Cuba’s latest hotel project, in ruins

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Cayo Esquivel, a small cay in northern Cuba, has a beach dotted with coconut trees and the foundations of old buildings. Until the early 60s it boasted dozens of summer houses and a couple of hotels, complete with verandas. Later, there was a campground. After that, there were tents for humble vacationers. In the end, disembarking was prohibited, even for the fishermen who ply the keys.

Rediscovered during the tourism boom still buoying Cuba, at Esquivel Beach and its environs plans now call for a luxury hotel, a diving center, a marina and a couple of hotels for city tourism in Sagua la Grande, a National Monument since 2011.

Regla Armenteros, a ministerial delegate in Villa Clara, assured the local radio station CMHW that Sagua La Grande “will be launched as a new destination” at the upcoming 2018 Cuba International Tourism Fair, scheduled for May.

At last year’s edition of the fair, held in Holguín, Manuel Marrero Cruz, a minister of the sector, promoted the construction of six hotels in several cities of Villa Clara, and referred to the “enormous potential” of the Esquivel Cay.

In July of 2017, according to Juventud Rebelde, Marrero traveled to the province to check on the progress of the work. A week after the minister’s visit, one of the buildings visited, the El Comercio hotel, suffered a collapse, killing two workers and injuring eight.

In September, when Hurricane Irma hit, the Cosmopolita lost its third floor, but without injuring anyone in Camajuaní, the first locale of any importance on the route from Santa Clara to the Cayo Santa María.

Even the minister himself was concerned about the building’s future. During his July visit, wary of its weak walls, he asked the National Company of Applied Solutions to proceed with an immediate structural analysis of the building.

Irma hastened its demolition, and may have prevented an episode like the one that occurred in Caibarién. But, except for this service, the hurricane devastated the development forecasts for heritage-rich cities, which had to assign brigades and resources for the recovery of already established facilities.

“After the collapse at Caibarién and the damage from the cyclone, there hasn’t been much activity at the Hotel Sagua,” said a passerby near the building.

Sources involved in the hotel project report, however, that Minister Marrero Cruz has made informal statements confirming the intention to deliver the building by the scheduled date, so that it can serve as a showcase for the consecration of Sagua la Grande as Cuba’s most recent tourism mecca.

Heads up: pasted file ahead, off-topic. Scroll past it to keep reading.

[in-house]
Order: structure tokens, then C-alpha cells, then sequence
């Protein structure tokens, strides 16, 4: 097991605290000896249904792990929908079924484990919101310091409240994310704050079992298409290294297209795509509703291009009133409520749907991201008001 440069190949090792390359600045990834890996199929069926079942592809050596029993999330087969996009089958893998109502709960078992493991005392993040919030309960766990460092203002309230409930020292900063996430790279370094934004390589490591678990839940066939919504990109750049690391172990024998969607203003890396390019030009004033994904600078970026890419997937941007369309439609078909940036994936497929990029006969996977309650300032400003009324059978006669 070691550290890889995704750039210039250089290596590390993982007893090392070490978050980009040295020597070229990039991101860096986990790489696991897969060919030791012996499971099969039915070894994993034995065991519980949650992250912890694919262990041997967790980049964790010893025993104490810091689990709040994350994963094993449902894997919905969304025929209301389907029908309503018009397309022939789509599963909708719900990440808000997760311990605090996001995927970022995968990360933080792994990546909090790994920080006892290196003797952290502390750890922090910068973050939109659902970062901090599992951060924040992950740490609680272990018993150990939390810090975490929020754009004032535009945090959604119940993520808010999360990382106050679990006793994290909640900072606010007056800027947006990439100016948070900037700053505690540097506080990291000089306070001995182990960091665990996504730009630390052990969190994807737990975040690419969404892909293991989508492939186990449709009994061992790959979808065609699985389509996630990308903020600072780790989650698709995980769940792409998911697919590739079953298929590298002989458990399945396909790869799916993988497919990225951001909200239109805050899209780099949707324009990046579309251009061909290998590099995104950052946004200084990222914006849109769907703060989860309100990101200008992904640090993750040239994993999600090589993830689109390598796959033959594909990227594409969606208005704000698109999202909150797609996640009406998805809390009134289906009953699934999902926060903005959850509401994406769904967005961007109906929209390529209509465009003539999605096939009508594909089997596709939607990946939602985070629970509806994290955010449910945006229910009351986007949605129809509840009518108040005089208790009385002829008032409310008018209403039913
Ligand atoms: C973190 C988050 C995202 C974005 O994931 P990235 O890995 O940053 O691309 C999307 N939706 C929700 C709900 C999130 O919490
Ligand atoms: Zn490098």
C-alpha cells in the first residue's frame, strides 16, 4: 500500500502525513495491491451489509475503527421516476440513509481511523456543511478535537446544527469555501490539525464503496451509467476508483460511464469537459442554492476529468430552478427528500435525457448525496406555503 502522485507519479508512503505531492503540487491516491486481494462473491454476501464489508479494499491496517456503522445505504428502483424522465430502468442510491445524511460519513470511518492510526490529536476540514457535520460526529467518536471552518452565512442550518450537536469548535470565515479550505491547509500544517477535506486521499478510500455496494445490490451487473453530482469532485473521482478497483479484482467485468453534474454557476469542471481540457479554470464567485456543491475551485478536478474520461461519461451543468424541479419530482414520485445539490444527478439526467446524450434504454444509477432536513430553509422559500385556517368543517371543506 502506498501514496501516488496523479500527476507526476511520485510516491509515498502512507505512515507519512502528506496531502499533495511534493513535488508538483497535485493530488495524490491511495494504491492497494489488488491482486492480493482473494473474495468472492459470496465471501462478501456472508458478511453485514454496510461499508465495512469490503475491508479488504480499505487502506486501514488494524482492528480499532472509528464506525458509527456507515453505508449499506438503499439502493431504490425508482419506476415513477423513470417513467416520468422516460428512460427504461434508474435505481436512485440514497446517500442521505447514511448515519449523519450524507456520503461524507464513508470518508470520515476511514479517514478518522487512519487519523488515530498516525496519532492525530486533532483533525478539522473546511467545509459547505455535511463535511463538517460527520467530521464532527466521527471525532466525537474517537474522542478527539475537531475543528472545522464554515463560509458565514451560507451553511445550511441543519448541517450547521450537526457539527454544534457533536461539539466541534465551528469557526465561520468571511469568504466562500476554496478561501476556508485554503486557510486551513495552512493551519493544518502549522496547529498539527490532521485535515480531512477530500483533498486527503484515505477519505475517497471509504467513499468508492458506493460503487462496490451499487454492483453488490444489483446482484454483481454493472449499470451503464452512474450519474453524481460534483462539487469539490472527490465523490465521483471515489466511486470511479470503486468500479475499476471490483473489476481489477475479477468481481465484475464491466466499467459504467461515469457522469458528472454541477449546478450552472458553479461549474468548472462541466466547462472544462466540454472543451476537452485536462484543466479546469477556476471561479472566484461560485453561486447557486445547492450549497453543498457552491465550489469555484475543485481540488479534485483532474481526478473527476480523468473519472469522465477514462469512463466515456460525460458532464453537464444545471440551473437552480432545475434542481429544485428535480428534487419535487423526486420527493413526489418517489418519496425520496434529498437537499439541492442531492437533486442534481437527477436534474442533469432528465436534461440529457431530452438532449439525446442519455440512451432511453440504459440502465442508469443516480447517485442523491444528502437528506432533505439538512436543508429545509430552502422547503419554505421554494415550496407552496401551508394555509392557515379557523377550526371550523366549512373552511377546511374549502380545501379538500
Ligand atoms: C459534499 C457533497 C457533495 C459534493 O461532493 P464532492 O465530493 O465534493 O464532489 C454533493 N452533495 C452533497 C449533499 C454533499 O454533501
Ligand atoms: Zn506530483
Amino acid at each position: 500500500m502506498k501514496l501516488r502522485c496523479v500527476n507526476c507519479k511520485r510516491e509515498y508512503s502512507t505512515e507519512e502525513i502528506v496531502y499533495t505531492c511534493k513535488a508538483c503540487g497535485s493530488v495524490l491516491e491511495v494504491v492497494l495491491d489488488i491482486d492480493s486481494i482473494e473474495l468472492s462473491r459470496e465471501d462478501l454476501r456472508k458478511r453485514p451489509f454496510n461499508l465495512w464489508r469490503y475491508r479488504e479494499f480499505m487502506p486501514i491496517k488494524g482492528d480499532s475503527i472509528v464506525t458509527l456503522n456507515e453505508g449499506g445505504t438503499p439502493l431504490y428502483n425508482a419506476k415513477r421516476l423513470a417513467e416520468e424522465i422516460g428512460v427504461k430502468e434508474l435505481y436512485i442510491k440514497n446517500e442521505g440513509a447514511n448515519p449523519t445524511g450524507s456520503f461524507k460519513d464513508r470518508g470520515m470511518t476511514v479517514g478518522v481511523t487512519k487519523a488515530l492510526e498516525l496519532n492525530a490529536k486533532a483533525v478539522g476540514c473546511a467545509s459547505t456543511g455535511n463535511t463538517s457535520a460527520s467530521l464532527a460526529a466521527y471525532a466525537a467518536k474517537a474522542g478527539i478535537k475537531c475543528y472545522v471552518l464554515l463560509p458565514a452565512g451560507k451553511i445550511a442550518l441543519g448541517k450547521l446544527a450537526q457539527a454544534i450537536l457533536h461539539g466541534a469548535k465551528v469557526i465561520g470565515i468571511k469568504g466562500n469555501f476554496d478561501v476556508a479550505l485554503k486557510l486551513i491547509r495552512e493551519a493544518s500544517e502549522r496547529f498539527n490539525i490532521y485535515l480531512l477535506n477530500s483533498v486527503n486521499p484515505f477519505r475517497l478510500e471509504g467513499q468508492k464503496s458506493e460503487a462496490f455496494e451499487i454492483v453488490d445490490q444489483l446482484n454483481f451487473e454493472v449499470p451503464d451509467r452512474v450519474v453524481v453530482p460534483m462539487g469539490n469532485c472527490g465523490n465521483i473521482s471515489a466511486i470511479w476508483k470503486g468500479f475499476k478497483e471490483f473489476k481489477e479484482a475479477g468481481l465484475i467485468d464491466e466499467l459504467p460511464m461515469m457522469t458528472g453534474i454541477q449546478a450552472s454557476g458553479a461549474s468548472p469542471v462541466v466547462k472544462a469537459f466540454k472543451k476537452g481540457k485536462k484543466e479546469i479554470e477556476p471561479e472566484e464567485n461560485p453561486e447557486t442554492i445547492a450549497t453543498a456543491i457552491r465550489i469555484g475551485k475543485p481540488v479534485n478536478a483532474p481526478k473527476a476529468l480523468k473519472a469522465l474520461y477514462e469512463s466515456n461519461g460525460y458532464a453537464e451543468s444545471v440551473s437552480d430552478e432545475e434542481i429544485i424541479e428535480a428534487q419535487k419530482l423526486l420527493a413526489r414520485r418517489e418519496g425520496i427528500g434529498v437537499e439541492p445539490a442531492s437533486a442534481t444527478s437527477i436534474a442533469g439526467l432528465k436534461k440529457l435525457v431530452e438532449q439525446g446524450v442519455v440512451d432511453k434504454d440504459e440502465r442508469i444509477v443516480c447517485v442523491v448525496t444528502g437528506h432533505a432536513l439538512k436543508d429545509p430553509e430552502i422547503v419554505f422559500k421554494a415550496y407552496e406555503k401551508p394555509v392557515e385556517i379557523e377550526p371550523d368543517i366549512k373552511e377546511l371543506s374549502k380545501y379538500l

“The minister said that we must finish by May,” said a young man who is training to work at the hotel, “but if they meet the date, they will have to give it a major overhaul in June.”

The Hotel Sagua, built in 1925 by the Insurance and Surety Company of Sagua la Grande, is a massive ruin, viewed in the city as a symbol of urban decay. While the workers arrive, the restoration remains limited to some demolition work and the propping up of the ceilings.

A new tourism destination could be born, Villa del Undoso, despite the city’s dilapidation, if the statistics continue to confirm the increase in foreign visitors.

Cuba expects more than five million tourists this year. Villa Clara, the third most popular destination in the country, already has more than 10,000 rooms, but they are not enough. With such figures being cited, the Ministry of Tourism and the affiliates of Cuba’s military/business elite will be sure to take full advantage of the Esquivel Cay and its surroundings.

“Isla Virgen” (Virgin Island) is what the Asturian company Inverastur calls the islet of Sagua la Grande, probably parroting an advertising claim from Rumbos S.A., the Cuban tourist group that granted them 50% stakes in the development of Esquivel, according to statements for the Holsteltur website.

Víctor Fernández Álvarez de Carrizo, president of Inverastur, is already planning the Cayo Esquivel Club, which will offer “a very special, high-level, exclusive tourism product, for people and figures with elite, affluent profiles.”

Inverastur is charged with its construction, the first phase of which will cost more than four million dollars. This company is also bound to license out management of the hotel, which will surely be assigned to another Spanish group, with the consent of Rumbos S.A., its Cuban partner, an offshoot controlled by the military officials in charge of GAESA (Grupo de Administración Empresarial, S.A.)